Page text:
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stonewall
August 28, 2010, 20:53
Howdy, just purchased a colt official police .38 for $200. has had a very good trigger job smooth as glass, how did I do?
Thanks

Stonewall

parisofthewest
August 28, 2010, 21:53
I think you got ripped off. Before the wife finds out, I'll go ahead and buy you out on it so you can keep a happy home.

Seriously though, you did pretty damn good. Depending on the year and condition I have not seen many I'd want for under $350. If somebody cared enough to do a trigger job on it, they probably took pretty good care of it.

Now get the booze, and get a photo with feet and concrete!

parisofthewest

bykerhd
August 28, 2010, 21:57
You did very well if it is in sound, unaltered(except for the trigger) condition.
Have you checked the serial number against the manufacture dates yet ?

stonewall
August 28, 2010, 23:50
thanks for the info, I did not check the serial number for the date, I will check and let you know.

Stonewall

stonewall
August 29, 2010, 00:03
thanks for the info, I did not check the serial number for the date, I will check and let you know.

Stonewall

stonewall
August 29, 2010, 00:05
I think I got the right sight, says colt was made in 1960, cool.

Thanks again

Timber Wolf
August 30, 2010, 10:44
These are great guns from an era we will never see again. I have one that is also smooth as glass that I feel I stole last year for $160+17.5% tax & buyer’s premium ($188). This was at an auction when S&W .38s in lesser condition were going for $240 and up. The 4” Official Police came through and I bit while nobody else appeared to care about it much. I really like it and it goes well with my other Colt (and S&W and Ruger) revolvers. It is my favorite Colt revolver to shoot. Now I like my Python a lot too but it really has nothing on the Official Police for pure enjoyment at the range. I put a set of the soft rubber Hogue’s on the O.P. and really like shooting .38 Specials out of it. When you own one of these you can pretend to be Deputy Fife and carry your bullet in your pocket while waiting on Andy to say "load er' up Barn!" :D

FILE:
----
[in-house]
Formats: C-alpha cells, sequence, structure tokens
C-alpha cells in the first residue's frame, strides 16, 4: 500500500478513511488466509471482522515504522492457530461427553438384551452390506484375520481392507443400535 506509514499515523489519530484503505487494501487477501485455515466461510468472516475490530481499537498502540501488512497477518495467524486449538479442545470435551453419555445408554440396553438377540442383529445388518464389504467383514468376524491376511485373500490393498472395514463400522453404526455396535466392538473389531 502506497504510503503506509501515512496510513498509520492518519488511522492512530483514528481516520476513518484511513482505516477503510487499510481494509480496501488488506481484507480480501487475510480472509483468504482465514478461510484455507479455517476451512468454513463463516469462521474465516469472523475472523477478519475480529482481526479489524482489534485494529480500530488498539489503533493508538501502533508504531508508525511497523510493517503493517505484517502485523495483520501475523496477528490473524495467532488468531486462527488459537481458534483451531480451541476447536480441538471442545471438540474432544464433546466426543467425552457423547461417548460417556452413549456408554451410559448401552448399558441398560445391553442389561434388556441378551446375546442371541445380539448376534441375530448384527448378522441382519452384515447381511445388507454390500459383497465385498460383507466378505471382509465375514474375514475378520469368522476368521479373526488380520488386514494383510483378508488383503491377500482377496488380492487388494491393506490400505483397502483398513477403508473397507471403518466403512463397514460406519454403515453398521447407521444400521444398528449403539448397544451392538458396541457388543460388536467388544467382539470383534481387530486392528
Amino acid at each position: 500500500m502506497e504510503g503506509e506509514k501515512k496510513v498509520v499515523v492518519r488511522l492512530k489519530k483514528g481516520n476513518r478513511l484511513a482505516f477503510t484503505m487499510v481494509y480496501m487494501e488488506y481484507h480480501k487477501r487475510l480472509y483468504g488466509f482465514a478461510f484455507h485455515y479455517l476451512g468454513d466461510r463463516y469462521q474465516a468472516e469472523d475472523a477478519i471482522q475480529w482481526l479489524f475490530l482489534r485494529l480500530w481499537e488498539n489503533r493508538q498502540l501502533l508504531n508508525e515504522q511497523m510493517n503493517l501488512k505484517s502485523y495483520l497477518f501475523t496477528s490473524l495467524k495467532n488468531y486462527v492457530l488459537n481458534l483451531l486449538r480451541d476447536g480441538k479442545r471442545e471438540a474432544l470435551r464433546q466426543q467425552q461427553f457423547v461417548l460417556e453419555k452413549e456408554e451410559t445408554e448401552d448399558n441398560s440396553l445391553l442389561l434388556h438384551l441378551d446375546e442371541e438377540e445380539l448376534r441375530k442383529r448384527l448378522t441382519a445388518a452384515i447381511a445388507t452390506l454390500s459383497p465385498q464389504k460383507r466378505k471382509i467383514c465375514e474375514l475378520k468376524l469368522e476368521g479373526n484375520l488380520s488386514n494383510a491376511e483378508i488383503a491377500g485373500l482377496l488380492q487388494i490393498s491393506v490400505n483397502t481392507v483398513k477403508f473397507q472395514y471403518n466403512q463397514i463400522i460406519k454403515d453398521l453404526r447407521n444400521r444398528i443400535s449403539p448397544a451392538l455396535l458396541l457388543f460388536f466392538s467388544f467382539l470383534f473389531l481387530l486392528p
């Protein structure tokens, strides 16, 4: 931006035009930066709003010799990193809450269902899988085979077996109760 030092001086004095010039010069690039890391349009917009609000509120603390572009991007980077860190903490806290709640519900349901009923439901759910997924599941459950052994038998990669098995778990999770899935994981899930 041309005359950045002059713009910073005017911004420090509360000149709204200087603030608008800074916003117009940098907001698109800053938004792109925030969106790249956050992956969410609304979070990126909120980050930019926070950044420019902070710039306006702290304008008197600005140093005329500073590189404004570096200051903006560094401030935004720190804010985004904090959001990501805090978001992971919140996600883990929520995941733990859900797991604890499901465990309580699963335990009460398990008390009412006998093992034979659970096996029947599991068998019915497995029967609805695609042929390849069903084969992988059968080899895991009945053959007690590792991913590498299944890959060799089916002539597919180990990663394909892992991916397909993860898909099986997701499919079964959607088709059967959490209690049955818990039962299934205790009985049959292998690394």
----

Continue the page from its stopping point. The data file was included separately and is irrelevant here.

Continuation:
K. Funk
September 03, 2010, 07:53
This must be the gun of the month. I just picked up a Colt Official Police .38 Sp 6" barrel from around 1960 as well. It has some finish wear on the left side of the barrel and the left grip is worn a little, but it is slick as hell and shoots well. Hitting soda cans at 35 yds pretty consistently. I was never a fan of the .38, but after pounding out a few rounds of .500 magnum, the .38 Colt makes for a much more pleasant shooting experience.

krf

A square 10
September 09, 2010, 22:19
only have one 38spcl , a S&W victory , but these are some of the revolvers ive thought to collect in quantity , there is so much to choose from and so mmany directions to go - nice grab

Retired Bum
September 10, 2010, 20:47
I have a lovely Colt Police Positive Special .38 tucked away in the safe. It was made in 1935 and is factory nickel plated with the checkered walnut grips with medalions. I would rate it at 95 percent. Obviously not a police issue weapon, it probably laid in somebody's drawer for several decades. I did take it out to the range one time and shoot about 30 rounds of HBWC handloads. It shot pretty much to point of aim and it hasn't been fired since. A true safe queen.

About two years ago in a private sale I obtained a S&W "Victory" .38 Special. Standard four inch barrel, "Black Magic" finish, plain smooth walnut grips, and a lanyard ring. All matching numbers and I'd rate it a conservative 90 percent condition wise. What makes this Victory a wee bit unusual is that it lacks the "U.S. Property" marking and has no military markings as well.

On the S&W Forum is a member who is very knowledgeable about the Victory Models and has a data base of info on them. So I gave him the piece's serial number and he provided me with a wealth of info on my Victory. It was shipped from the factory in Nov/Dec 1943 to the DSC. This is the Defense Supply Corporation which was gov't owned. The DSC provided various items to gov't agencies and defense plants during the war. This included firearms and ammo.

My Victory was shipped from the DSC to the OSS aka Office of Strategic Services. The OSS was closed down by President Harry Truman in 1946 and its assets were given to other gov't agencies. My Victory was shipped to the Illinois State Armory and that outfit then transferred it to the Illinois State Prison System. There is an stamped marking on the left side of the frame just above and behind the trigger guard "ISP.56".

The S&W Forum member told me that he had #'s ISP.55 and ISP.57 in his data base. So mine filled in that blank. The Illinois Prison System sold as surplus a lot of their older firearms a couple of decades ago and that is apparently how my Victory got into circulation.

I told the previous owner about the history of this piece and he just about went ballistic when he heard that he had let go of a handgun that belonged to the OSS.

And so it goes.


The Once In A While I Get Lucky Retired One